I’m interested that so few readers seem to know the Diptyque line, is it something of an oddity in the US? One can’t move for it over here.
    Yours ever
    The Perfumed Dandy


    • My dear Dandy –

      I’m sure this was the reformulation. I got this as a sample when I purchased something else…probably about a year ago as it’s been hidden in the mess of unopened samples that I have. As for the Diptyque line, what you see over here is more of the home fragrance line, specifically candles. I don’t actually recall seeing any of the personal fragrances in the stores.


  4. Oh, you made me giggle with this child pegeant ! I get another challenge here, Mr Hound! This Shadow is neither a scrubber, nor a love for me, but I found it quite intriguing how it turned like tomatoe leaves on me and a rose dipped in a metal lake – quite refreshing, indeed. But odd. Really odd and unwearable to me.
    However, it is an exception for me from the whole line of Diptyque I had the chance to sample, wear and adore. I love Phylosikos, Oyedo, Eau Lente, Tam Dao, Do Son, L’Eau de Tarocco, Olene, but I am pretty into 34 boulevard Saint Germain and last year’s Volutes. Do give it a try for each one of them – it’s like Jo Malone’s – one fragrance doesn’t speak for the whole line.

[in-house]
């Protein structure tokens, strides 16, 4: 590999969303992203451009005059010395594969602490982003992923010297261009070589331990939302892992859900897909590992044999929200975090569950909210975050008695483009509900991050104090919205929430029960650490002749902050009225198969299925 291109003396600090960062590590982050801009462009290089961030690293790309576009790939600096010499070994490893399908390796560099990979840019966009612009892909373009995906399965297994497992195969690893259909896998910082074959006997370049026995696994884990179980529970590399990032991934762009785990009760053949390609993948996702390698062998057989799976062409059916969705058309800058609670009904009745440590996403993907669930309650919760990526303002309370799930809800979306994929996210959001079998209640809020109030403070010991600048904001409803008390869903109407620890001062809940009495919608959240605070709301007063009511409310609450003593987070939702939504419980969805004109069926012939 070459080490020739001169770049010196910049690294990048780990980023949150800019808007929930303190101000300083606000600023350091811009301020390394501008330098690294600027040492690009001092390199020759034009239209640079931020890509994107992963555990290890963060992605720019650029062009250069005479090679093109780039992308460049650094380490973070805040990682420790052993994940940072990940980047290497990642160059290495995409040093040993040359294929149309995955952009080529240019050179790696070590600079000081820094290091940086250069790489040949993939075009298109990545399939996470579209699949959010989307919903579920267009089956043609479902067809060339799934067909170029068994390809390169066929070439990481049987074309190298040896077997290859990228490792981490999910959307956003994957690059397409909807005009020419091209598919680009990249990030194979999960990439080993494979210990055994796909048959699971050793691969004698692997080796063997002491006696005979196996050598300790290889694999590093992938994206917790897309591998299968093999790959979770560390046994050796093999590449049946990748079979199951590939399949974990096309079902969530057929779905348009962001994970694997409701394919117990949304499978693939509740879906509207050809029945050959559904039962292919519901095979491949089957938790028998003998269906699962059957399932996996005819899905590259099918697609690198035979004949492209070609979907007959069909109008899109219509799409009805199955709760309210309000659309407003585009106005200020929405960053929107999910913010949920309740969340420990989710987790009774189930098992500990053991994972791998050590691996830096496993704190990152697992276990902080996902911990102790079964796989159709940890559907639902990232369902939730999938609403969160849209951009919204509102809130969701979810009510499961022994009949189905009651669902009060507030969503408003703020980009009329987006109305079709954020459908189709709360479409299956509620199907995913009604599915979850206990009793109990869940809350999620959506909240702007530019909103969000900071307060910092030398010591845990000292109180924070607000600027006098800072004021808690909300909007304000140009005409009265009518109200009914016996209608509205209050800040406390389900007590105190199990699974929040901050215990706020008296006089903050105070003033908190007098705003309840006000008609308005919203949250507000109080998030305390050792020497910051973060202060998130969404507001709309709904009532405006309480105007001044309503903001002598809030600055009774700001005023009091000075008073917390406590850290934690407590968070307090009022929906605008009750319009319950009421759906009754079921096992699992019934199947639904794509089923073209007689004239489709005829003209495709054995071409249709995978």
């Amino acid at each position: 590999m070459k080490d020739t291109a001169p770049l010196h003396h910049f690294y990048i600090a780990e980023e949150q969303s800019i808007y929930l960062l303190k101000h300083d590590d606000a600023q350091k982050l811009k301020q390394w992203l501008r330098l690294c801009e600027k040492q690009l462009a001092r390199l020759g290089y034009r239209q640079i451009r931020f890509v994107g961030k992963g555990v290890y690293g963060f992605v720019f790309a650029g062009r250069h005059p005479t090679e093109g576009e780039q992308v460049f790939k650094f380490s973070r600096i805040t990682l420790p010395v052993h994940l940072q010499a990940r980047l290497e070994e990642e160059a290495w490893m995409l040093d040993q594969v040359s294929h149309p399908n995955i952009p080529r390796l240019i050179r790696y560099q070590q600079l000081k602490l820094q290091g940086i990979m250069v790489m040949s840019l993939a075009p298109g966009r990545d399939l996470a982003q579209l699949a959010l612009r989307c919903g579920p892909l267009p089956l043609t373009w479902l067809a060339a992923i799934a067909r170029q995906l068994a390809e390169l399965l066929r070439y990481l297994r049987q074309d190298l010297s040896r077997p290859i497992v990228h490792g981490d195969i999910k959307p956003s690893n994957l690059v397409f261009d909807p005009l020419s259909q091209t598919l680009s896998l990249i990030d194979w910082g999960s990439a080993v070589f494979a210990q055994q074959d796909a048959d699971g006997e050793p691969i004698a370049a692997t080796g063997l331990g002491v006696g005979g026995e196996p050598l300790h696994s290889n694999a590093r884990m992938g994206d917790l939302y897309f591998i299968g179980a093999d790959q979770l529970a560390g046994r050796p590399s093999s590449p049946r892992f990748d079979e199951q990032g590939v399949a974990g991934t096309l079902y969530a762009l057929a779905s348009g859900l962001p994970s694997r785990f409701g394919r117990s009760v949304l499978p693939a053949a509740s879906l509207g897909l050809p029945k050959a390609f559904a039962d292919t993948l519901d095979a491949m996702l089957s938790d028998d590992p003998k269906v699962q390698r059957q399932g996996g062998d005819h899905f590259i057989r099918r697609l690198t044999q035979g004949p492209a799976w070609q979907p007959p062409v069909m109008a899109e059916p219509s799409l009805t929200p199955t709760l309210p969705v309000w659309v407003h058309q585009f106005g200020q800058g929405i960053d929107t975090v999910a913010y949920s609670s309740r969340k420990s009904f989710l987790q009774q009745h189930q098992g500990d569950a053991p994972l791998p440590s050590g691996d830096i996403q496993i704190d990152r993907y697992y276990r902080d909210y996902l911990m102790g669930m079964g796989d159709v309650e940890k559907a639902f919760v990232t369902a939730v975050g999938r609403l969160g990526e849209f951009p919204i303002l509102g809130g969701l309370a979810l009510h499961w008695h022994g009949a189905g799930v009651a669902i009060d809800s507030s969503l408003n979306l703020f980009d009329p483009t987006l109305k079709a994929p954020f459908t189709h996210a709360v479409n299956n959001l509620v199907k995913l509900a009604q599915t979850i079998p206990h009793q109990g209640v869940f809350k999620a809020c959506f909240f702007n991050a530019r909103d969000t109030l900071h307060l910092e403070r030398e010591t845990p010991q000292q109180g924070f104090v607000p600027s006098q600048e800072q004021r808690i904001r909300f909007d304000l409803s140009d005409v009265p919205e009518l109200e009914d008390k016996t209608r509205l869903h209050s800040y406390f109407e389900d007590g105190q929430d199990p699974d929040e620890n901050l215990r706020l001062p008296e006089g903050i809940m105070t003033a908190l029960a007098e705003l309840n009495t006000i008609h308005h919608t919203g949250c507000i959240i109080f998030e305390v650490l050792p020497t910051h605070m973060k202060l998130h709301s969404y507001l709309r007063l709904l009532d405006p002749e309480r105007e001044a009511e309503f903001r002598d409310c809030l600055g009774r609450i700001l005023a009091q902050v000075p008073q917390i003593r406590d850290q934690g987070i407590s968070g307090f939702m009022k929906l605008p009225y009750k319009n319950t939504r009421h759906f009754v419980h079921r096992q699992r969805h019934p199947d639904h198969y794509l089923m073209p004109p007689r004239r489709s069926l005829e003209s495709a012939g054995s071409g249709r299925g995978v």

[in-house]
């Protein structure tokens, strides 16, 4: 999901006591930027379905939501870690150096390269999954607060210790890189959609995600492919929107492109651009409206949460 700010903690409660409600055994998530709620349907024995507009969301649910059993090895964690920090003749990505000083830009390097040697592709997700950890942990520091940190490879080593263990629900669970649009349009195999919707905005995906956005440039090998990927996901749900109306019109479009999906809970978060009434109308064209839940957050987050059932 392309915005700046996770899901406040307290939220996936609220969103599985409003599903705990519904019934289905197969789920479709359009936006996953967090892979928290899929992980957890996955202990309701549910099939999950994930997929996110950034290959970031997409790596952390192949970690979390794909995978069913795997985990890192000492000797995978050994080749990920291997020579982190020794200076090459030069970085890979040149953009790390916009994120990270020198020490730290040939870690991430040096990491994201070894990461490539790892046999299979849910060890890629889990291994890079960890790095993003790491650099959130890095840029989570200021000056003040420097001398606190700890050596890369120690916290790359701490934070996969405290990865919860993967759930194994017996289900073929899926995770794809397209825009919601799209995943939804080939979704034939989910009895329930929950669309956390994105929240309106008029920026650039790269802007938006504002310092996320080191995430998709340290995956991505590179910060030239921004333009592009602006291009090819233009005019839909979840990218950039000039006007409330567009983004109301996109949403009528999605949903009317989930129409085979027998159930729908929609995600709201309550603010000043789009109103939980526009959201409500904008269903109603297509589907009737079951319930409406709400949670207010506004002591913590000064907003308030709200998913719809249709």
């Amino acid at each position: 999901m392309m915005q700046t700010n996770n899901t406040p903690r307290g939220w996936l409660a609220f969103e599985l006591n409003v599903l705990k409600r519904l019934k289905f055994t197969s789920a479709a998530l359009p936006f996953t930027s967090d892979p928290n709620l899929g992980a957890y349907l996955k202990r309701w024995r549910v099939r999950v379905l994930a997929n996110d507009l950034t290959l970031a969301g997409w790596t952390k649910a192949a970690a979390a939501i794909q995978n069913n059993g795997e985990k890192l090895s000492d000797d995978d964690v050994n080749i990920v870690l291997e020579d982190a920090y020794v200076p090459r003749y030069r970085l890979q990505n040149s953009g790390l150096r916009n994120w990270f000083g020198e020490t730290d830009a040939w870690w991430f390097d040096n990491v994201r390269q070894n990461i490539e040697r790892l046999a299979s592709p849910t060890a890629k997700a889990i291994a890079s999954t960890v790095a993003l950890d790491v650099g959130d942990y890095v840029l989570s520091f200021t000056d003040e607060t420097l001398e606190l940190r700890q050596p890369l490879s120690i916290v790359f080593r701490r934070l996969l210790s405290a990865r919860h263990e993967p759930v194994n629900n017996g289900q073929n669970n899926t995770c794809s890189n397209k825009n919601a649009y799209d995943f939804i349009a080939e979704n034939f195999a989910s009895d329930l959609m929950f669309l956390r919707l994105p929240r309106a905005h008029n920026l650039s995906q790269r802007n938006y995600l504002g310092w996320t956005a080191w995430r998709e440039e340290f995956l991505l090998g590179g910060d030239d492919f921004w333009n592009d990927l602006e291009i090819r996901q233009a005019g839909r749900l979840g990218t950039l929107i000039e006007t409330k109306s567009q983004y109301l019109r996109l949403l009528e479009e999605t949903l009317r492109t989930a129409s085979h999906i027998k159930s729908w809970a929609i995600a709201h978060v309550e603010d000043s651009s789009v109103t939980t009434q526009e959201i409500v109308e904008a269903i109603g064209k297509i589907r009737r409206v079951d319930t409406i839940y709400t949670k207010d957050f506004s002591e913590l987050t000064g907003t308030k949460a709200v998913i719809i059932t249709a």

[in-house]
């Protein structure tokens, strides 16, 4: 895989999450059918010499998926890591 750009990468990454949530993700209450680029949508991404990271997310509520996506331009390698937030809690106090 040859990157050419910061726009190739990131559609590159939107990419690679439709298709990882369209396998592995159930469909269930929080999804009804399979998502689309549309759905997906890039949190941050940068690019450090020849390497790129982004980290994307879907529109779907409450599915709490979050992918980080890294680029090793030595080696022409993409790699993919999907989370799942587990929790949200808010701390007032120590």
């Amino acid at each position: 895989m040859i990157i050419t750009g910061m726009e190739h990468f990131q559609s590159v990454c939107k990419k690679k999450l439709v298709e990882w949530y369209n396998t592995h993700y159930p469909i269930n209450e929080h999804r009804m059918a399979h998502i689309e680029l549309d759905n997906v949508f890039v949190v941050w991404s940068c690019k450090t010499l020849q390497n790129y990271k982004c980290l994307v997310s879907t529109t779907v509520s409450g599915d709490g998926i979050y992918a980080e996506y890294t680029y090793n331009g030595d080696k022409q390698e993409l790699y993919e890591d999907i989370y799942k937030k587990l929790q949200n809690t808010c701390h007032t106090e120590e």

• Interesting, tomato leaves and rose dipped in metal lake… that does not sound pleasurable at all. I know, I can’t put all of my eggs in one basket. BTW, I plan to hit the store today and try to get some J. Malone samples 🙂


  5. This sounds like a total disaster of a scent! I’ve been meaning to try this scent for the longest time via samples and decants, but somehow this scent, L’Ombre dans l’Eau, always gets bumped from the list. Hmmm….I wonder is there a higher power involved in this fragrance disappearing from my order to prevent my nose from being assaulted with the likes of this terrible aroma? That’s a good possibility! Thank you! Now I know I don’t think I will try this one. It sounds disastrous and will probably make me nauseous to even smell such a thing.